"Don't walk too far away from here. It gets seedy as hell."
— A not-so-kind assessment overheard at the Marriott Waterside in downtown Tampa last week from a Republican National Committee member here planning next year's gig.
Ouch. Is that really the impression we've already made on one of the up to 50,000 visitors expected to descend on Tampa next August for a political party akin to several Super Bowls? Seedy?
"Are you sure they didn't mean 'scenic?' " Tampa police Chief Jane Castor wanted to know, pointing out museums, parks, the Riverwalk and other perfectly respectable downtown offerings. "That comment must have come from a Salt Lake or Phoenix delegate still sore over not landing the RNC."
Now, we surely do not want to question the sensibilities of our guests, even the type who show up at a party to nose through the medicine cabinet and poke under the dust ruffles, but seedy?
We prefer "gritty."
We hope, Mr. RNC Guy, next time you're here you venture out for a glimpse of some pockets of pretty-nice. You can do this with one hand clamped on your wallet and the other around the beefy bicep of a fellow delegate, if it helps, though in fact, crime in Tampa was down 12.4 percent last year and 61.5 percent over the last eight. But, yes, we deal with the same crushing economy, unemployment and homelessness as other towns. Maybe even your own.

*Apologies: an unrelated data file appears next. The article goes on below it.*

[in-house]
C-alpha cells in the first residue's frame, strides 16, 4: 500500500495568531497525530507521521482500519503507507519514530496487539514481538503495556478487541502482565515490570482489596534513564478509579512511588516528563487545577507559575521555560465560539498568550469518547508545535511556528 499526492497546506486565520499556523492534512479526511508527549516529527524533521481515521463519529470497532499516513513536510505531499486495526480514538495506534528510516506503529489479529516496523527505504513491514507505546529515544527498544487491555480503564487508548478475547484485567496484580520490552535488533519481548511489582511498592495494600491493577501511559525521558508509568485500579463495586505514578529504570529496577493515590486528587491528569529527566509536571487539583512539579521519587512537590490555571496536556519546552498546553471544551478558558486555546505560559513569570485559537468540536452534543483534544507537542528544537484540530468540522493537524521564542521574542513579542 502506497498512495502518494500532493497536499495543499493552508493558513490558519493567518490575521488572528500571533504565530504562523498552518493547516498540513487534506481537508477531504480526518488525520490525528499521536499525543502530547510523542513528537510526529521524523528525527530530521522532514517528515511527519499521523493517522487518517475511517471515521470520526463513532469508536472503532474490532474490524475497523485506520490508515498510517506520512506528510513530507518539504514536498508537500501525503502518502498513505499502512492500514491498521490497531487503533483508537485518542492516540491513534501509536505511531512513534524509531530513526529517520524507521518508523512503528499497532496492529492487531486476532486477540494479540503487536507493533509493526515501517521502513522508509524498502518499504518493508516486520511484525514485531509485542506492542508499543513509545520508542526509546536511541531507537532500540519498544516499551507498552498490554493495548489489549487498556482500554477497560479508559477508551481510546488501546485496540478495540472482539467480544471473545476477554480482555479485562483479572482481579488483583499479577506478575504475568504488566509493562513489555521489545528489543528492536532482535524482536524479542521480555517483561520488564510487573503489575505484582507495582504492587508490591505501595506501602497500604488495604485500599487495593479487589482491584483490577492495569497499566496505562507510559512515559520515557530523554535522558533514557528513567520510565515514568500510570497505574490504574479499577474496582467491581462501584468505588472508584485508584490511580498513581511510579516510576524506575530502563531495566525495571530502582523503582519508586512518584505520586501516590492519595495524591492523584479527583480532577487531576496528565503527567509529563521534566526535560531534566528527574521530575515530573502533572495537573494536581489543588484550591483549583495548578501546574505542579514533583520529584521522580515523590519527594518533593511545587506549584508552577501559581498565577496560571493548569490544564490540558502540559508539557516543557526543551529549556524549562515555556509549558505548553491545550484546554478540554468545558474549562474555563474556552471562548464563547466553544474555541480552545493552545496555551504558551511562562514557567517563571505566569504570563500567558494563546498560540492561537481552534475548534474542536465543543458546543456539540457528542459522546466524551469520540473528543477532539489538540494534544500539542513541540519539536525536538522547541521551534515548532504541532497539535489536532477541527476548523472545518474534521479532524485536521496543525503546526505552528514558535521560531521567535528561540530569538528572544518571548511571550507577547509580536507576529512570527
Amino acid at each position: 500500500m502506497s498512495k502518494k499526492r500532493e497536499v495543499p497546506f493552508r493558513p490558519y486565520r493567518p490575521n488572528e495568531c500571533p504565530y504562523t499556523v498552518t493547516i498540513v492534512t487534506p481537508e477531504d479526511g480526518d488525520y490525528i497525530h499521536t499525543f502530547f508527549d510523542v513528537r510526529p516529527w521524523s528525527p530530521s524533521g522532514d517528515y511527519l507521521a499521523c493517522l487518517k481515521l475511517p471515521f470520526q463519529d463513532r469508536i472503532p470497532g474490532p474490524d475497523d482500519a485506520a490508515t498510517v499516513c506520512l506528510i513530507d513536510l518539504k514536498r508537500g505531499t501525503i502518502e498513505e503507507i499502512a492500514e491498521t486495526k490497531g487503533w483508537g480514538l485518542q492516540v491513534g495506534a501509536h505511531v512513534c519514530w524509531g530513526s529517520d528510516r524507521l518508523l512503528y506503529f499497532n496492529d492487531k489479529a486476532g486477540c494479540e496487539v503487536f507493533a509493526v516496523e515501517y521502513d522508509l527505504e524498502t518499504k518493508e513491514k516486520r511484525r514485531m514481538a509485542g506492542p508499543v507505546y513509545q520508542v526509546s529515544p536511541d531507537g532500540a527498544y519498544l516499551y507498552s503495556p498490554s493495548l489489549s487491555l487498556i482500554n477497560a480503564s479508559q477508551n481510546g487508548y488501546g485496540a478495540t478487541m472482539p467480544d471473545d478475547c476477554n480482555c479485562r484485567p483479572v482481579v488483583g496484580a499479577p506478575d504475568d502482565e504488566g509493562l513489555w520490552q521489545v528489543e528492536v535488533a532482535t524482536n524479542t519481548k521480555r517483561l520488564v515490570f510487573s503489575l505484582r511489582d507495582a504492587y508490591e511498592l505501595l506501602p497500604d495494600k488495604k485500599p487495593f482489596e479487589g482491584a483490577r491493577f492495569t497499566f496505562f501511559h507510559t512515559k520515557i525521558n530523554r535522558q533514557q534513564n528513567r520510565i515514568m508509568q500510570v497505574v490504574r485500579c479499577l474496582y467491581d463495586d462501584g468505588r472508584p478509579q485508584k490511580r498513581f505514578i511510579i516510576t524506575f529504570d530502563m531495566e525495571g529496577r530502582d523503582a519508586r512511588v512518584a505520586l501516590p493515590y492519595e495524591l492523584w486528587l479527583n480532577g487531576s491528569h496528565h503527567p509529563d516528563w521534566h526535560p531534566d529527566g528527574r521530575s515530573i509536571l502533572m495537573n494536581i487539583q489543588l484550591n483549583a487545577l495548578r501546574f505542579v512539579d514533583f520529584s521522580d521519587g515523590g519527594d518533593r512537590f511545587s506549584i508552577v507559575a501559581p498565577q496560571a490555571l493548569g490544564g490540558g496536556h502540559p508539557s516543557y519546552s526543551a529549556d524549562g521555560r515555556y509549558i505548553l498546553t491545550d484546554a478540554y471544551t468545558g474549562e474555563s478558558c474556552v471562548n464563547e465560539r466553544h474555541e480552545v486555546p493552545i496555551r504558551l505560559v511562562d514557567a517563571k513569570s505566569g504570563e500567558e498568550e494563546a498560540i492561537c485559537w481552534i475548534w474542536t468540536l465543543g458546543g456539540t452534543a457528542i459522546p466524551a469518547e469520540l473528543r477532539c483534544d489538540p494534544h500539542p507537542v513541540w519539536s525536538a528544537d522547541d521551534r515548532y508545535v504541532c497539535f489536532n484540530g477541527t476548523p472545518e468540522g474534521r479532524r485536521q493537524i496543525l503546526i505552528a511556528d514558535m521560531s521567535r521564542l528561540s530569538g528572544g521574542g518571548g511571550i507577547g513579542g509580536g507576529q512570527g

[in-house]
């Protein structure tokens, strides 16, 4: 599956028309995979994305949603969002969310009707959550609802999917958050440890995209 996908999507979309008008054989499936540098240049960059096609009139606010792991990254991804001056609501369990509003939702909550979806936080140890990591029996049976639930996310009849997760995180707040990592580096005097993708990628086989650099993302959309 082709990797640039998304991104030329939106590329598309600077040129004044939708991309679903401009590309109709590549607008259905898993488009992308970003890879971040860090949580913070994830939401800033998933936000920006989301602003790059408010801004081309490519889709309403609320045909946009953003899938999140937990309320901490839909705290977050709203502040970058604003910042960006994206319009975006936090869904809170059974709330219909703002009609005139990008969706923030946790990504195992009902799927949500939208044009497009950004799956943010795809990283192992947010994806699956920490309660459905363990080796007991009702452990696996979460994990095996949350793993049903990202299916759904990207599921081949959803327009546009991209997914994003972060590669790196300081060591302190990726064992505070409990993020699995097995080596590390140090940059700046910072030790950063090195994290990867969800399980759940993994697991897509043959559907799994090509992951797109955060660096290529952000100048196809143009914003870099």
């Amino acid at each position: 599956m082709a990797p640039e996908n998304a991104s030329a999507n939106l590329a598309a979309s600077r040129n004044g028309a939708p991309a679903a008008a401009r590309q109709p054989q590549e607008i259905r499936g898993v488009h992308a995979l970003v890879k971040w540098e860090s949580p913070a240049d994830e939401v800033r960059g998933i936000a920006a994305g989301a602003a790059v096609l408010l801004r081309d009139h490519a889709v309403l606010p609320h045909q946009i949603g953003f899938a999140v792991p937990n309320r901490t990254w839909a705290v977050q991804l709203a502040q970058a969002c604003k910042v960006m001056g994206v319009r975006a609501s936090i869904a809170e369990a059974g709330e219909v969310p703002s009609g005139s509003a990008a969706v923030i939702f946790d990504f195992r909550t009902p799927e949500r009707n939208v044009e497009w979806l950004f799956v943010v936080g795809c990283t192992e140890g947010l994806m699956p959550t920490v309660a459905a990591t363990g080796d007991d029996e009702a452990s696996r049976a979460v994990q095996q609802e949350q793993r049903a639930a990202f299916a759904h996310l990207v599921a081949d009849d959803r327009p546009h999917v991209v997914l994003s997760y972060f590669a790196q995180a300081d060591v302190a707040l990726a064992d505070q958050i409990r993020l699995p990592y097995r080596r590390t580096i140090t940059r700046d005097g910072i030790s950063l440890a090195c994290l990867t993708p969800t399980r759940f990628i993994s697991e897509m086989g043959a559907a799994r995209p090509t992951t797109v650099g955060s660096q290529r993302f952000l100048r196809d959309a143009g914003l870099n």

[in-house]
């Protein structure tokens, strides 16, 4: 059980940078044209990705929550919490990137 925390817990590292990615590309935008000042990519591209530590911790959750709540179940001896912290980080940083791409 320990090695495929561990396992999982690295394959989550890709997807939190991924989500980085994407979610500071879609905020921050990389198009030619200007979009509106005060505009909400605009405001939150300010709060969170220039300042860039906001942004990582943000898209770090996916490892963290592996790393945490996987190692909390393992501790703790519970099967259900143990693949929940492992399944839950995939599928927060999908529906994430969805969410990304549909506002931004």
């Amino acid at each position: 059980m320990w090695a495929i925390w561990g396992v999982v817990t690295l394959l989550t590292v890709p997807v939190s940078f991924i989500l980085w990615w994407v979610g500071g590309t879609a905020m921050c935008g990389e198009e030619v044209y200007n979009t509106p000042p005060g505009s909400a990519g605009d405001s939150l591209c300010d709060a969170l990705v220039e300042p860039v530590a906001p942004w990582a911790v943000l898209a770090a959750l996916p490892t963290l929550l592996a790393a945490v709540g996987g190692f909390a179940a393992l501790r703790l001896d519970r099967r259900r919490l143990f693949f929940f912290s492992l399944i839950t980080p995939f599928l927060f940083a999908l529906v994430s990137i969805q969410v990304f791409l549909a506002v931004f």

But, no, those are not extras hired to stroll along the river at Curtis Hixon Park, not leashed show dogs parading past our Thai, Spanish, French, American and you-name-it restaurants, not child actors cavorting in those interactive fountains on Ashley Drive. But, boy, it took time to get this far. Only a few years back, you'd sooner see a tumbleweed after hours than a real live downtown resident.
We are still a downtown where you regularly hear the lonesome whistle of a train passing through, though not a sleek, modern commuter train carrying people to and from work. (Not that town just yet.) At Channelside, you can look beyond the great glass aquarium, the bars and bright white cruise ships to see a working port with tugs and freighters moving busily in the channel.
Ybor City to your east is the best place for, yes, partying, but also historic grit served with a cafe con leche or a Cuban. The old bricks and iron that house the hot clubs and restaurants also say something about our roots. Few cities boast the blend of Cuban, Spanish, Italian and other immigrants who came and worked and settled, who lived in tiny casitas and rolled cigars or opened businesses, families whose names live on in our prominent doctors, lawyers and politicians.
From your hotel, you might have looked over to Harbour Island, home to the well-heeled, and so close to downtown where President Gerald Ford once hit a golf ball across the channel. (With a 7 iron. I know you political types like your golf.) Not bad for an island formerly home to rattlesnakes and wild pigs.
Should you want more pretty than gritty, cross the bridge to St. Petersburg, where downtown also means green space, boats and its own particular artiness, and where, truth be told, they have long known how to live downtown.
Dissing Visitor, we hope you'll come back to see what makes Tampa Tampa. Grit and all.